For the past several decades, a vibrant real estate market across much of the Chicago metropolitan area has fueled the demolition of single-family homes as developers make way for larger, pricier and more modern housing. "Teardowns," as these overhauled properties are often called, typically occur in older, more affluent communities where vacant lots are sparse and unimproved property is at a premium. The trend began in the late 1980s when well-heeled home buyers were attracted to the convenience and character of built-out suburbs, but wanted more design flexibility in their homes. Teardowns are still prevalent throughout the Chicago metropolitan area. Often the factors that prompt a teardown in one neighborhood will spark many more within blocks, creating a profound effect on the greater community.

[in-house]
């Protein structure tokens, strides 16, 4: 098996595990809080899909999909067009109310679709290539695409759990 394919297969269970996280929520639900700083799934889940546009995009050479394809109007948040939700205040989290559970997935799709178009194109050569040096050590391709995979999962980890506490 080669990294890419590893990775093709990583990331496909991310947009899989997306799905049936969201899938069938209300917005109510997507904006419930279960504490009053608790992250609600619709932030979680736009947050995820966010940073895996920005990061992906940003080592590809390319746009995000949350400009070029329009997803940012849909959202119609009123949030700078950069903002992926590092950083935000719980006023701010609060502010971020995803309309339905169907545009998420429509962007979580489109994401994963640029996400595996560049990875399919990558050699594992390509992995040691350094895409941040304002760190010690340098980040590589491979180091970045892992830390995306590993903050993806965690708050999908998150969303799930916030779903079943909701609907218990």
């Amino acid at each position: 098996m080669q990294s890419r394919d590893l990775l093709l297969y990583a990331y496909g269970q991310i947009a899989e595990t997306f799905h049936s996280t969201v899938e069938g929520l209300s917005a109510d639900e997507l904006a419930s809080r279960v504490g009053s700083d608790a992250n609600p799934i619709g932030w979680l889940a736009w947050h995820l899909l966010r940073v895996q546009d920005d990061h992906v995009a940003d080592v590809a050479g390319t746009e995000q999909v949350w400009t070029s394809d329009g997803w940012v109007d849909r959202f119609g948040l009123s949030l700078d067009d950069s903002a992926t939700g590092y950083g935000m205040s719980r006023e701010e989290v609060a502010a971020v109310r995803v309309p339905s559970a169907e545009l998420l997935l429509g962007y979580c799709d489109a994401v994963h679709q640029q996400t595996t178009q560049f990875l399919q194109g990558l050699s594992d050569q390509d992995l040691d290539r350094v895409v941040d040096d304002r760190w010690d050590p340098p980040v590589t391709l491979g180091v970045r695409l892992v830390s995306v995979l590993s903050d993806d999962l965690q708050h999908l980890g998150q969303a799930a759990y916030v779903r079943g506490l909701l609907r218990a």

The following report reports on CMAP's initial findings on the issue of teardowns. The first section seeks to define what a teardown is. The second outlines the effects teardowns have had in the Chicago metropolitan area. The most significant effects were seen in community character, local municipal costs, the environment and housing/income mix. The third section describes strategies that have been employed by municipalities and preservation groups to mitigate these effects, and includes some local case studies.